As promised, I have one more post from my recent research trip to Vienna, Austria. First, a confession which will act as a bit of a spoiler, I had never heard of supernumerary rainbows until Dr. Leary joined the College and used a picture of one he had seen in Poland on his web page. Ever since then, I have been jealous and longing to see one myself.
One Sunday when I was in Austria, my host Dr. Smoliner and his wife and I went on an excursion east of Vienna to Schloss Hof, a palace built by Prince Eugene of Savoy in the 1720s and later renovated by Empress Maria Theresa. I love visiting these types of palaces — not just for the buildings themselves but especially for the gardens.
It was raining on and off, so we went to see the gardens first, and got caught in the rain. After drying off a bit, we went through the rooms, which mainly had their window shutters closed to protect the furniture and wall-coverings from sunlight. As we reached the room in the front corner of the building, the shutters were open to allow views of the Baroque gardens. I looked out the window to the side of the Schloss and gasped in surprise — out the window was a supernumerary rainbow!
The supernumerary part of a supernumerary rainbow is the extra fringes that you can see on the inside part of the bow. Most of the colors are washed out in the fainter bow, but you can generally see the extra greenish/purple lines. In my picture, you can mostly just see one extra light green line, especially toward the top of the bow. You get supernumerary rainbows when the rain droplets are particularly uniform in size.
The sky cleared quickly while we were looking at the rainbow, so our timing was so very lucky! Here’s the view directly to the front of the Schloss just a moment later. By the way, the large hill you can see is actually in Slovakia! The border is a river which you can kind of see in the picture as the line of trees that follow the river.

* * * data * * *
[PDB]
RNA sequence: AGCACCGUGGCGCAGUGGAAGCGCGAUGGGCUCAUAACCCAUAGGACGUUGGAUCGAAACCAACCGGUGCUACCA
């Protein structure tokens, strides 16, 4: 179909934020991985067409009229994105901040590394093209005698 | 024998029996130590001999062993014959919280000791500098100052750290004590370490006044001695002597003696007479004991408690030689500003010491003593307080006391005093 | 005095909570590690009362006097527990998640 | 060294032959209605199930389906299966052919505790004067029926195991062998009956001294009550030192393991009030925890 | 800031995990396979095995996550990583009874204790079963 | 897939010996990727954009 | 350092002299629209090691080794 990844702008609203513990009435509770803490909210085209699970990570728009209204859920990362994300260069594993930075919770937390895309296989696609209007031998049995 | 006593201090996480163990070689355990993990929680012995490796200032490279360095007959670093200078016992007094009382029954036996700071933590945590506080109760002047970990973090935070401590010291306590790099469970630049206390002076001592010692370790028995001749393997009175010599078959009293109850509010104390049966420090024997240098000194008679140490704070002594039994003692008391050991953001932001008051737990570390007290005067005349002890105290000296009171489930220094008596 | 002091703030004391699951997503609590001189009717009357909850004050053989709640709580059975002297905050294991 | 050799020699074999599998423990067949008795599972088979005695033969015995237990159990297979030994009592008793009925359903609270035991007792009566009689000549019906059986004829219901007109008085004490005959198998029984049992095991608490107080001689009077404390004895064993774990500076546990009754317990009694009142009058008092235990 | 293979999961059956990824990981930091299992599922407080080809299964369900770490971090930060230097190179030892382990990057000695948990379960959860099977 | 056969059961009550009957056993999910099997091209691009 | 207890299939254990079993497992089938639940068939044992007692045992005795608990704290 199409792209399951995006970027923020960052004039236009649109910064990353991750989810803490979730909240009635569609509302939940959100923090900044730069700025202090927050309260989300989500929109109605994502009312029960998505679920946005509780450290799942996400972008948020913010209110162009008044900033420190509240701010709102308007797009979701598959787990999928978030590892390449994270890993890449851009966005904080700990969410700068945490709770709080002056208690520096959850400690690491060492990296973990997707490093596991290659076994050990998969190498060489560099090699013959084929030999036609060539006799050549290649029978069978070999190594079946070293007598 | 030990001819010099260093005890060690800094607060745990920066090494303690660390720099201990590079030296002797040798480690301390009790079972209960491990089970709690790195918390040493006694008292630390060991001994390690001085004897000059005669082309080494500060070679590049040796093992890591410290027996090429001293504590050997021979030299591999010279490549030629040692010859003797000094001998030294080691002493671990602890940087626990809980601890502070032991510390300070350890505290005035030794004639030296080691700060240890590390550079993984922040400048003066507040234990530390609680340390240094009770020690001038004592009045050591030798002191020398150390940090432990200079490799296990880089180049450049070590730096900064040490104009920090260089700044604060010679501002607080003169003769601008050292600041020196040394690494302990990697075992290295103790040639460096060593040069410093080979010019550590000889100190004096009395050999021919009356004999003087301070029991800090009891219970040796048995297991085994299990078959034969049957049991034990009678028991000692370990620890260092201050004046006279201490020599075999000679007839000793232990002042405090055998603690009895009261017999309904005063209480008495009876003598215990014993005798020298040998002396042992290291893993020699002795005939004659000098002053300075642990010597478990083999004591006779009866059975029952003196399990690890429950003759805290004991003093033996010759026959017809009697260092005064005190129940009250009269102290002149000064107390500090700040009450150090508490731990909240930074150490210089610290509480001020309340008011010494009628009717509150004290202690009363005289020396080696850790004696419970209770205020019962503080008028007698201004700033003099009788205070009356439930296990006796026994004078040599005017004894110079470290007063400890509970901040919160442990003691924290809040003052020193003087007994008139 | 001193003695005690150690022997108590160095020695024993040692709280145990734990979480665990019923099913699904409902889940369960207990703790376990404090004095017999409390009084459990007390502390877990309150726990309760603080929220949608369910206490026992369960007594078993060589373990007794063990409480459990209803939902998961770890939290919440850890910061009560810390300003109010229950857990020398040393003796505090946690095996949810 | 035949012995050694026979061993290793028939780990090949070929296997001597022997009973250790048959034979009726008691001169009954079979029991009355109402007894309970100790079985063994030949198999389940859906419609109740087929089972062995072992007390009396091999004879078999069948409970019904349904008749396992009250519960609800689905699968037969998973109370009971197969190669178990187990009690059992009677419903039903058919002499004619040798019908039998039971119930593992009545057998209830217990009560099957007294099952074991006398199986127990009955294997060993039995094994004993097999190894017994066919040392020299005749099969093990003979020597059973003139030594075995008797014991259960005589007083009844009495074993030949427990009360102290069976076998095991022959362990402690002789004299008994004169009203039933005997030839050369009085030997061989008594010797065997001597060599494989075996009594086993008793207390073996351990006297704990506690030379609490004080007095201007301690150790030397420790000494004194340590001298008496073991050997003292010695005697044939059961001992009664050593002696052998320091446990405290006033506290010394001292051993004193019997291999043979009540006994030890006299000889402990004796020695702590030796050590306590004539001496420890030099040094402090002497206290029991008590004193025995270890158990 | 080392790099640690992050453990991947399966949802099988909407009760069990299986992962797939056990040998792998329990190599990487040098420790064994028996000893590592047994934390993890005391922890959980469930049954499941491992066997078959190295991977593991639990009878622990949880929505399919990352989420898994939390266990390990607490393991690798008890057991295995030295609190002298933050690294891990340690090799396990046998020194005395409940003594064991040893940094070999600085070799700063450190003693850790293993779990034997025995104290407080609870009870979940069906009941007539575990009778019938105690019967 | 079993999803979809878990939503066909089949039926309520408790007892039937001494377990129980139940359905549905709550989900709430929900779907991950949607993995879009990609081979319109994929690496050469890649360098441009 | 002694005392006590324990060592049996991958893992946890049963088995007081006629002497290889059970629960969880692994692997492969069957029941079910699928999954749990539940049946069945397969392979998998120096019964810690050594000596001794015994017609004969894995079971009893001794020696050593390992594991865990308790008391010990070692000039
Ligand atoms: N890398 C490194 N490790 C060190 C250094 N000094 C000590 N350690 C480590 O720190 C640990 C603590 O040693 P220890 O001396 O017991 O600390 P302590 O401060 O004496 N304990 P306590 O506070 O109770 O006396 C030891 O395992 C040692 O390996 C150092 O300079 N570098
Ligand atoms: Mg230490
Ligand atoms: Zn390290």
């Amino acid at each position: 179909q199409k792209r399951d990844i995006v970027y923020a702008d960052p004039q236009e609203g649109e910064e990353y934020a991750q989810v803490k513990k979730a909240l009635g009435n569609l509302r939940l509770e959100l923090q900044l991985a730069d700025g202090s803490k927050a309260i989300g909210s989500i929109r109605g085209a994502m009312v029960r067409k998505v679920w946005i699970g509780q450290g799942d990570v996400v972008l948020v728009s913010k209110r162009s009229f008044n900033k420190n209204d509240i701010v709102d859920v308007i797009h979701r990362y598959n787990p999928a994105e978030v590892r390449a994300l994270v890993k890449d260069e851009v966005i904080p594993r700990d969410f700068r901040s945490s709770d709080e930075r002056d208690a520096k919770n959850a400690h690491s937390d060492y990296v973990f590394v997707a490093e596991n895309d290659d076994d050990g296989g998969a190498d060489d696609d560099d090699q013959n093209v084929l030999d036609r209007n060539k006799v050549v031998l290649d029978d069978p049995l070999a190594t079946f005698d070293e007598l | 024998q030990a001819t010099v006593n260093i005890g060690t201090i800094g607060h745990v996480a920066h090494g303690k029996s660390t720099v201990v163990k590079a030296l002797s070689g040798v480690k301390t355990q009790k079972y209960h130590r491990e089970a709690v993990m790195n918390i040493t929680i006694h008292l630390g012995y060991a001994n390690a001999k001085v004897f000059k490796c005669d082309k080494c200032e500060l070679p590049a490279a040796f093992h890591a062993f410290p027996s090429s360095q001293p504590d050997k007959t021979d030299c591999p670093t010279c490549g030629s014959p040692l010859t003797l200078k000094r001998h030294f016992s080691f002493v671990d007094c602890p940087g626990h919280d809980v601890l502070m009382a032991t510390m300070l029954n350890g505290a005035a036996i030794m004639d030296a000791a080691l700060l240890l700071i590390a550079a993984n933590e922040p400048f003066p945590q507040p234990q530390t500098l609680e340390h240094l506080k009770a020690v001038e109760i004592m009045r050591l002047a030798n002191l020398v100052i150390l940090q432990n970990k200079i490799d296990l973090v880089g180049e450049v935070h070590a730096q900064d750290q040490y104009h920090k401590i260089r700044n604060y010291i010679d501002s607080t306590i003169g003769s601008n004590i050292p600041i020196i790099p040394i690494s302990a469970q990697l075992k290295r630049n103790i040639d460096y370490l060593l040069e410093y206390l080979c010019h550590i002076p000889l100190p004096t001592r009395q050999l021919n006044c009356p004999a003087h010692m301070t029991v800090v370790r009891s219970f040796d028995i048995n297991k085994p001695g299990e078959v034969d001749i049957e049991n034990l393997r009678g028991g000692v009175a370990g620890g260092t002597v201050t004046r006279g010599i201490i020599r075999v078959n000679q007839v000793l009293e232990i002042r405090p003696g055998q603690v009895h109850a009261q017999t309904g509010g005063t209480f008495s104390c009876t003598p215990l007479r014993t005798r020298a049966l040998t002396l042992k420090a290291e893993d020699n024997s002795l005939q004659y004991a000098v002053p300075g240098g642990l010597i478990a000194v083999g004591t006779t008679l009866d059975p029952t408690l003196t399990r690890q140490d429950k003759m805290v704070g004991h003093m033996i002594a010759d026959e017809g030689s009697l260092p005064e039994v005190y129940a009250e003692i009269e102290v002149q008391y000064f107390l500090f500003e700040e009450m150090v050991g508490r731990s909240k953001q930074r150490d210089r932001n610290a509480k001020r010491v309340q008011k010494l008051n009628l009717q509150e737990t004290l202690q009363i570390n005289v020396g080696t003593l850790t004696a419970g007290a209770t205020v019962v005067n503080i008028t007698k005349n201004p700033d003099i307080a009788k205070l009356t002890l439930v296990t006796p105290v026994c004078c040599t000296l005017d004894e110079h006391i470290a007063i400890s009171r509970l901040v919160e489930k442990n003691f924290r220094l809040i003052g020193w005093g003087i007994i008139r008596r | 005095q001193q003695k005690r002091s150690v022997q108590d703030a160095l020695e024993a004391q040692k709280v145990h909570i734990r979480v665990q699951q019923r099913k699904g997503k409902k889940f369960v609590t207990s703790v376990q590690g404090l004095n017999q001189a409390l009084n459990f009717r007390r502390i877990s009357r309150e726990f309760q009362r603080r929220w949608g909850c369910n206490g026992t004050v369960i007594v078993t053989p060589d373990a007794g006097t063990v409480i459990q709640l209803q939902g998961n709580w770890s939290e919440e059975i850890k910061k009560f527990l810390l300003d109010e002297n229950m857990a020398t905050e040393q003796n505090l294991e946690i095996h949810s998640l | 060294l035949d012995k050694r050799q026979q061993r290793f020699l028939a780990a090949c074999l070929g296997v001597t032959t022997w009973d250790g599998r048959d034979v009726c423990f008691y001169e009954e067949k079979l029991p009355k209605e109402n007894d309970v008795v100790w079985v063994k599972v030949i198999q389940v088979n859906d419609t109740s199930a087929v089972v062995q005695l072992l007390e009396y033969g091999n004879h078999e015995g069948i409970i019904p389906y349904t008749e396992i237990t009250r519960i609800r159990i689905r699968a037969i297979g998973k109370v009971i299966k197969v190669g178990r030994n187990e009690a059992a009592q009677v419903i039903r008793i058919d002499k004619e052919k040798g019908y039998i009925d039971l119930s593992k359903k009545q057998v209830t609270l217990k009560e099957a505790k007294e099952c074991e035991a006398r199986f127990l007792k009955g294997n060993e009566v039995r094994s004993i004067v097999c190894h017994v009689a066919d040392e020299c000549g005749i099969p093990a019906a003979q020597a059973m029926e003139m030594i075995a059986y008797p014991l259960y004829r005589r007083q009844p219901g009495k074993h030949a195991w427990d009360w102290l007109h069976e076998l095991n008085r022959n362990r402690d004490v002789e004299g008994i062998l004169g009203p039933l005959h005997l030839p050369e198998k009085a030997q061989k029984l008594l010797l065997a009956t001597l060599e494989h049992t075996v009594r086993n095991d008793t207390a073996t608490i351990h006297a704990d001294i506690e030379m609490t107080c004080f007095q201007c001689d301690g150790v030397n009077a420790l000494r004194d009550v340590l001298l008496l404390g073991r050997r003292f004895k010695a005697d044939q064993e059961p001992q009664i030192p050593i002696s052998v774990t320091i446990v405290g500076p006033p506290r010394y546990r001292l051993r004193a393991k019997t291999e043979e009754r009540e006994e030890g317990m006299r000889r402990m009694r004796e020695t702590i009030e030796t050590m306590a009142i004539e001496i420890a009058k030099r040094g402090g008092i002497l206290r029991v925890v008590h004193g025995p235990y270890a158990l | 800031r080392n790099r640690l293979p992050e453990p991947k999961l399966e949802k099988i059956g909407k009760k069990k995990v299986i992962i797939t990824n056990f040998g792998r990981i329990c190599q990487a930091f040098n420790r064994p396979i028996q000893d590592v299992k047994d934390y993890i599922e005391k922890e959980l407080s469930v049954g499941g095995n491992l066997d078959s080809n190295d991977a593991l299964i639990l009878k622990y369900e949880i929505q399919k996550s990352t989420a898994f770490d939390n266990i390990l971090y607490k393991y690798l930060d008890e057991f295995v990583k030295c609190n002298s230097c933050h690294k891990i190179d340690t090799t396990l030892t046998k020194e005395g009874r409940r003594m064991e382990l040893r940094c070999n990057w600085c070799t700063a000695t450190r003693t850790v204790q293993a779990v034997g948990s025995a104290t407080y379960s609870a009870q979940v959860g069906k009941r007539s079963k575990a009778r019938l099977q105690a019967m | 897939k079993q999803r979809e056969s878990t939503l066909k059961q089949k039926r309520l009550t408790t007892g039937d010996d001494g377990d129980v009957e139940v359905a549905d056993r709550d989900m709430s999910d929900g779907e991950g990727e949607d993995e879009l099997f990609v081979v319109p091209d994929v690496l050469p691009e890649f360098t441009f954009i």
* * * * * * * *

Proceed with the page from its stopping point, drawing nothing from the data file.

So, we left Schloss Hof and headed toward a national park on the Danube, because I wanted to see the wetlands (the Auen) around the river. As we drove, another rainbow appeared and became so bright and vivid that we had to pull off the road to get a picture.
Everybody on the road was stopping, it was so amazing. A nice Austrian man tried to tell me something that my German was not quite up to at first, but then I realized he was saying the rainbow was so close that you could see that it was in front of the trees at the back of the field. That is, if you enlarge this picture (just click on it), and look at where the rainbow appears to meet the ground, you can see that the trees are behind the rainbow. Totally awesome. And, it’s another supernumerary! Look towards the top of the bow to see the extra fringes. Apparently, Thomas Young used the existence of supernumerary rainbows as part of his argument that light was a wave. The extra fringes cannot be explained by ray optics — you need interference effects.
Finally, we wrapped up the sight-seeing at the Donau-auen park, and the light of the late evening sun was just beautiful. Sunshine on the water looks so lovely….
That’s the beautiful blue Danube! Again, you should click on this image to make it full size. You should even be able to spot the moon, in the middle of that amazing sky.
We wrapped off the day with a good meal and conversation at a very traditional Wiener heurige at the edge of the Wiener Wald. It was definitely one of those tremendous days to keep in your memory to cheer you up when things are darker. When I’m scraping the ice off my windshield this winter, I can just go back in my mind to Schloss Hof and my two supernumerary rainbows!